PFRDA provisions are preempted. The ADA prohibits employers from discriminating “against a
qualified individual with a disability because of that disability.” 42 U.S.C. § 12112(b)(5)(A).
“The term ‘qualified individual’ means an individual who, with or without reasonable
accommodation, can perform the essential functions of the employment position that such
individual holds or desires. . . .” 42 U.S.C. § 12111(8). 12
The PFRDA provisions at issue do not conflict with the ADA, nor do they create “an
obstacle to the accomplishment and execution of the full purposes and objectives,” see Crosby,
530 U.S. at 372, of the statute. Pursuant to D.C. Code § 5-634, firefighters like McCrea, who
have non-POD injuries, “shall” be recommended for retirement if, after “consultation with the
Police and Fire Clinic physicians,” the EMS determines that the firefighter will “not be able to
perform the full range of duties after achieving maximum medical improvement.” D.C. Code §
5-634(b). Even where it is expected that the firefighter “will be able to perform the full range of
duties after achieving maximum medical improvement,” the EMS “shall process” the firefighter
for retirement if the employee spends “64 cumulative work days in a less-than-full-duty status
over any 2-year period as a result of any one non-performance-of-duty injury or illness,
including any complications relating to the injury or illness.” D.C. Code § 5-634(d). The Code
defines “full range of duties” as
the ability of a member to perform all of the essential functions of police work or
fire suppression as determined by the established policies and procedures of the
Metropolitan Police Department or the Fire and Emergency Medical Services
Department, and to meet the [relevant] physical examination and physical agility
standards . . . .
“The standards used to determine whether [the Rehabilitation Act] has been violated in a
complaint alleging employment discrimination . . . shall be the standards applied under [certain
provisions of] the Americans with Disabilities Act.” Breen v. Dep’t of Transp., 282 F.3d 839,
841 (D.C. Cir. 2002) (quoting 29 U.S.C. § 794(d)).
Page 15 of 40
D.C. Code § 5-631.
The retirement provisions at issue do not prevent firefighters from seeking
reasonable accommodations under the ADA in order to perform the essential functions of
their jobs. The provisions simply require the District to remove injured police officers
and firefighters—like McCrea—from the employment rolls if they cannot perform their
full range of duties (even with accommodations) and are on leave for more than two
consecutive months. Accordingly, the challenged PFRDA provisions do not conflict with
the ADA or Rehabilitation Act and are not preempted. 13
2. PFC Associates Defendants
A. Individual PFC Defendants
Defendants Dr. Olusola Malomo, Dr. Raquel Gordon, and Dr. Marc Cottrell are
employees of defendant Police and Fire Clinic Associates, LLC (PFC), a private contractor that
evaluated McCrea and concluded that her condition prevented her from returning to full duty.
(See ECF 71, PFC Mot. to Dismiss). In her SAC, McCrea asserts a litany of allegations
regarding these Defendants, but identifies few, if any, legal theories to support her claims. The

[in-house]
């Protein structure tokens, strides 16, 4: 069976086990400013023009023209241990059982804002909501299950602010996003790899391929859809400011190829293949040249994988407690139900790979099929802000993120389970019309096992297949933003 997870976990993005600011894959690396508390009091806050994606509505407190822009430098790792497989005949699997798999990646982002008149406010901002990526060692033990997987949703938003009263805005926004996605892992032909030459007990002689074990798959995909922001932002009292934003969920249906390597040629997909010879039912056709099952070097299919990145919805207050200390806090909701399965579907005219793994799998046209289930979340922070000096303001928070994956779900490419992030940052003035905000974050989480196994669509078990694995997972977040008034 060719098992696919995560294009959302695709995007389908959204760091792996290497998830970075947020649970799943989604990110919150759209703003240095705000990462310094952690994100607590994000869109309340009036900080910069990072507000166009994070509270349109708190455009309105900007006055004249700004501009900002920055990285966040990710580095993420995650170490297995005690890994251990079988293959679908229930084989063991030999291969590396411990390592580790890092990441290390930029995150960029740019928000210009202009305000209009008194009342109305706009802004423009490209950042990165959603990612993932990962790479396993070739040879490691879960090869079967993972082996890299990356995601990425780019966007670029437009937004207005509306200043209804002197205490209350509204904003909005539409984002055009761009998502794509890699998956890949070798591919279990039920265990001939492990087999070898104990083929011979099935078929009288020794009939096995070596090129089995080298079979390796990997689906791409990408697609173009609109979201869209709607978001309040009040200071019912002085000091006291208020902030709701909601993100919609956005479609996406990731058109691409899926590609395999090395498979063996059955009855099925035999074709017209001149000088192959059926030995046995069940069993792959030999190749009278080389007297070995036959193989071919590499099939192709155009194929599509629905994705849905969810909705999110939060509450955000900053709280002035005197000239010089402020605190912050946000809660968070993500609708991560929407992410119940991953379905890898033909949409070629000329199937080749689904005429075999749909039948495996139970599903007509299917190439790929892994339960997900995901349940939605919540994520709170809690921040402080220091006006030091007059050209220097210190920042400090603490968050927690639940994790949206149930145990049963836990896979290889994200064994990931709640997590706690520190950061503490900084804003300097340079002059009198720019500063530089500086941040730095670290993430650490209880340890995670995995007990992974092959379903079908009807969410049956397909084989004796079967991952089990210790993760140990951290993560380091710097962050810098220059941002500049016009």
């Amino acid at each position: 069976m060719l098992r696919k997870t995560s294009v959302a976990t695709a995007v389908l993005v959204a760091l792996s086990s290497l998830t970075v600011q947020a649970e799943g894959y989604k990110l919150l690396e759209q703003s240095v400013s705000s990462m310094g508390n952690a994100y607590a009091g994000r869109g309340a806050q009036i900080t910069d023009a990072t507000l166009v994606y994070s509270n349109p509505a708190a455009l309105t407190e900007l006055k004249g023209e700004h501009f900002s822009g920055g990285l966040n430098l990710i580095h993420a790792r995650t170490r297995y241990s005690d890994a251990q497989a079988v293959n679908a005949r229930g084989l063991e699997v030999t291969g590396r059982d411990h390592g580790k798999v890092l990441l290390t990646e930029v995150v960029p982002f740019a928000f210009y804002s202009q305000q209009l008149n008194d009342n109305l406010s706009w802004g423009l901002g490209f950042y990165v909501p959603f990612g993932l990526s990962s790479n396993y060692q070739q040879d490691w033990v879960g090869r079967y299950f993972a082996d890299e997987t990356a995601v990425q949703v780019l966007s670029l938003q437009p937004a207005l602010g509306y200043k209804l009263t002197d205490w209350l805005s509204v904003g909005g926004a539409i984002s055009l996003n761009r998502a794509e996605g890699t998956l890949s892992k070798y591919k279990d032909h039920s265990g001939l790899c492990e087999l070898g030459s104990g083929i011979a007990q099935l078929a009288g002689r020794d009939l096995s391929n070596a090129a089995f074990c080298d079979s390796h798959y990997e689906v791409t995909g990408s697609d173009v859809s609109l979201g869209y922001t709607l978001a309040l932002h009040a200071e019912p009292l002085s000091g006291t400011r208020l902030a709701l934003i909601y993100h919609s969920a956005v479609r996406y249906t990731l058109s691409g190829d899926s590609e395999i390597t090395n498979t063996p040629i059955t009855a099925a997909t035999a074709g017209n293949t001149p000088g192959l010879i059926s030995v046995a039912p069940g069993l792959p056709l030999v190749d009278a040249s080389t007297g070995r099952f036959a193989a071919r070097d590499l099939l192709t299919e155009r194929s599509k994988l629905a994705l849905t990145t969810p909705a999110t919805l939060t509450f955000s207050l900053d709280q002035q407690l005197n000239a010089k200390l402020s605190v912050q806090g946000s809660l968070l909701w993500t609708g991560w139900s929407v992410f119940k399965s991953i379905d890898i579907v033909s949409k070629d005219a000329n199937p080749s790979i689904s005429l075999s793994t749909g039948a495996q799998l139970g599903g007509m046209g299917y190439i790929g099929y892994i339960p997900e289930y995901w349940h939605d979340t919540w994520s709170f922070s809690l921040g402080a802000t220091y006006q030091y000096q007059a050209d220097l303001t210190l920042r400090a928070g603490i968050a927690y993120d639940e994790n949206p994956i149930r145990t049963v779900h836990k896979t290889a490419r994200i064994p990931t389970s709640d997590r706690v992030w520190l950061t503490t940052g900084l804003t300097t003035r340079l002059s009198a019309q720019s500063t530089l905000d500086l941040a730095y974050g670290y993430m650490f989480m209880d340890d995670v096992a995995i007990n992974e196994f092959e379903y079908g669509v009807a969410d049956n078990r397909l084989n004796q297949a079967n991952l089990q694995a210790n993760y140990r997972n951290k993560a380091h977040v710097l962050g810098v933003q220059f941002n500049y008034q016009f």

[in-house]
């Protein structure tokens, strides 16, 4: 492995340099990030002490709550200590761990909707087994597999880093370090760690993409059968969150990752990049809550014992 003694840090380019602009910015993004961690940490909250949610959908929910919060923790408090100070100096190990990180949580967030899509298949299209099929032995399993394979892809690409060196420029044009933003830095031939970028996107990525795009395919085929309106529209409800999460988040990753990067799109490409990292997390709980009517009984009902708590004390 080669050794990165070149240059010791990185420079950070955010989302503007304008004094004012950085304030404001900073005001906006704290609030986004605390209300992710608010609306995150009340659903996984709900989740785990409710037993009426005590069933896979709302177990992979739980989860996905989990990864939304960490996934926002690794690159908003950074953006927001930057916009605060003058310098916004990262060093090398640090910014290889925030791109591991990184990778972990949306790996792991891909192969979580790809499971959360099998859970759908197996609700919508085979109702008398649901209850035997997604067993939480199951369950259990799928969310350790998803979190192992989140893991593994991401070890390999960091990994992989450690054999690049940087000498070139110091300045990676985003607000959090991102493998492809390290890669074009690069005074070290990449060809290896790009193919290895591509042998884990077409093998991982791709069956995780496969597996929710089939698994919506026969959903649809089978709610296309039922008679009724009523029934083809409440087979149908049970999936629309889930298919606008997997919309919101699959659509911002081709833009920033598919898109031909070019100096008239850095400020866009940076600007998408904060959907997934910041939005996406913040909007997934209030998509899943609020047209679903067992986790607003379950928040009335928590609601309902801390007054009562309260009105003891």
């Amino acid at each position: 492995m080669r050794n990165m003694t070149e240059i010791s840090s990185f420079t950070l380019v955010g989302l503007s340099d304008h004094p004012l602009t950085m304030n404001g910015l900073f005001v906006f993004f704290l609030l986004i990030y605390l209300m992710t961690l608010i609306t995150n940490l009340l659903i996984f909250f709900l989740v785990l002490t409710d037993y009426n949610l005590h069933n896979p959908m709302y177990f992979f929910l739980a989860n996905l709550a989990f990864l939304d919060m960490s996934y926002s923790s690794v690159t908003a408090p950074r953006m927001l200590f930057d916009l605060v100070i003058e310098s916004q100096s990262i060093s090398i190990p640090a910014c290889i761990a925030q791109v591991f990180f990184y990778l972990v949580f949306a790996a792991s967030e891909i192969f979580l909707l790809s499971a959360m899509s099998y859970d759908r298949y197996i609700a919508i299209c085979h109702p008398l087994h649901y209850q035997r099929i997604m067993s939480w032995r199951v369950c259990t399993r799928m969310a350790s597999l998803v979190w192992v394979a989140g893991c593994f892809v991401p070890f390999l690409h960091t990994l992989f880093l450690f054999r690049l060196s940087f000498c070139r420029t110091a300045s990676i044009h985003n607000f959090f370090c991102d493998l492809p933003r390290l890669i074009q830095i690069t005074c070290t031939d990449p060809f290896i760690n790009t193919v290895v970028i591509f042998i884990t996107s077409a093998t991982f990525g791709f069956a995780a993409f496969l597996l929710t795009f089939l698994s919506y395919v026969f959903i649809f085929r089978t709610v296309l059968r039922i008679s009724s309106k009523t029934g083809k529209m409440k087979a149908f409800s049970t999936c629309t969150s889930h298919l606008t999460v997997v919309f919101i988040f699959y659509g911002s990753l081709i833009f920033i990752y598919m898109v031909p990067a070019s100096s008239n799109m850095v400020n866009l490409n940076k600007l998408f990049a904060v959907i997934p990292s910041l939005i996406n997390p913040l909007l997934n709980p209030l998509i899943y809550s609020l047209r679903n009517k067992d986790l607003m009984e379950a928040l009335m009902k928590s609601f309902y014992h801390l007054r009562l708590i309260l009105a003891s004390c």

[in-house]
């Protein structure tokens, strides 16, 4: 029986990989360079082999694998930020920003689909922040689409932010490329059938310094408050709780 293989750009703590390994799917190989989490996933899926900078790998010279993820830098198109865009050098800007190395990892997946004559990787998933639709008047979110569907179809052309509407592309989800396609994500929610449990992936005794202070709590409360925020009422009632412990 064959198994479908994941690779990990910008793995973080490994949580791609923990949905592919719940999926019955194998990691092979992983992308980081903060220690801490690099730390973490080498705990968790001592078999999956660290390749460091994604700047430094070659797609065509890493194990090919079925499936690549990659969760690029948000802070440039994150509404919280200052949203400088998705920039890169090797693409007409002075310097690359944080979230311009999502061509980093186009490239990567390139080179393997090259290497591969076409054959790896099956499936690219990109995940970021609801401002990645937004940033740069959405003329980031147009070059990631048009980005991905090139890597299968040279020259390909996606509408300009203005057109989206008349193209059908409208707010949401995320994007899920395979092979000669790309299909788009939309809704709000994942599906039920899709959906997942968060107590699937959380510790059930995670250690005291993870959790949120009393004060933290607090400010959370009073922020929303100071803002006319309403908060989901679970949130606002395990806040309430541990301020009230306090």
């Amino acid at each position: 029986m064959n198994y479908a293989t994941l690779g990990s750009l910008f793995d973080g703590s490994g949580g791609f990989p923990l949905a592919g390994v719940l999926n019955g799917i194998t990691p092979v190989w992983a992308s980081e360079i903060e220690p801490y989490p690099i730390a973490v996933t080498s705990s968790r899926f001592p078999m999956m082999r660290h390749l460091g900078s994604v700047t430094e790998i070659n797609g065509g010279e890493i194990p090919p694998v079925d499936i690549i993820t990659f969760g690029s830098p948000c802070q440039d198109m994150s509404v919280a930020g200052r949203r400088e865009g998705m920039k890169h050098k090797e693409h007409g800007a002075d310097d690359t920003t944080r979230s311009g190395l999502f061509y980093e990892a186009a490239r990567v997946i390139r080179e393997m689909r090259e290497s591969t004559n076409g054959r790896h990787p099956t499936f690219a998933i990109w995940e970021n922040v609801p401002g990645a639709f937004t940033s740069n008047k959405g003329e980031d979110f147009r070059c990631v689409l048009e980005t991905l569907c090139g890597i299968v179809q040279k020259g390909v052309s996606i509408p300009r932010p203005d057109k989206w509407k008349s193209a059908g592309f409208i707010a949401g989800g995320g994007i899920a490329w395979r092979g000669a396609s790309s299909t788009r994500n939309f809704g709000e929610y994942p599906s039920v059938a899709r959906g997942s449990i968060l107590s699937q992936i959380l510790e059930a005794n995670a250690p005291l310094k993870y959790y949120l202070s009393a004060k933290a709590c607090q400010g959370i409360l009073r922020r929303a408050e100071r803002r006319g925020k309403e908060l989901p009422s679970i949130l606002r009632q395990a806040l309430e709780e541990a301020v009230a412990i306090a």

court agrees with these individual defendants that McCrea has failed to satisfy the notice
pleading requirements of Rule 8.
The other PFRDA provision McCrea challenges, § 5-709 (setting forth the formula for
calculating non-POD retirement benefits), is likewise not preempted. She also challenges D.C.
Code Sections 5-633 and 5-710, which relate to involuntary retirement of police and firefighters
due to POD related injuries. These two provisions are inapplicable because EMS determined
that McCrea’s illness was non-POD.
As discussed in this court’s opinion addressing McCrea’s claims against the District of
Columbia, her ADA and Rehabilitation Act reasonable accommodations claims survive the
District’s motion to dismiss.
Page 16 of 40
Moreover, in response to Defendants’ Rule 8 argument, McCrea asserts, without
explanation, that “there is factual content detailing the actions and/or lack of actions of
Defendants” in her June 13, 2017 Motion for Relief from Judgement and the SAC. (ECF No. 90,
Pls. Resp. at 6) (citing ECF No. 51.) She then directs the court to the exhibits, totaling 103
pages, attached to her opposition to the motion to dismiss, but provides no pinpoint citations.
(ECF No. 90, Pls. Resp. at 6.) 14
McCrea’s response is inadequate. Her SAC is long, repetitive, rambling, and does not
indicate which factual allegations support which claims. It fails to meet the standard of Federal
Rule of Civil Procedure 8, which is intended to ensure that defendants receive fair notice of the
claims against them. See O’Diah v. Cordray, No. CV 17-966 (UNA), 2017 WL 2735549, at *1
(D.D.C. June 23, 2017), aff’d, 707 F. Appx 5 (D.C. Cir. 2017) (citation omitted).
Given McCrea’s pro se status, however, the court reviewed her Motion for Relief from
Judgment, 15 SAC, and her response to PFC’s motion in an effort to determine the viability of
any claims against the PFC defendants. These pleadings do not indicate what cause of action
might possibly apply to Dr. Malomo. 16
McCrea repeatedly provided the same response to PFC’s arguments: “There is factual content
detailing the actions and/or lack of actions of Defendants in” her June 13, 2017 Motion for Relief
from Judgement and the SAC. (See e.g., ECF No. 90, Pls. Resp. at 7, 9, 12, 14, 28.)
McCrea’s Motion for Relief from Judgment, a twenty-nine-page brief containing disjointed
and sometimes irrelevant arguments, to which she attached 191 pages of exhibits, provides no
insight into or support for her arguments.
McCrea asserts the following: 1) She sought permission from Dr. Malomo to return to work;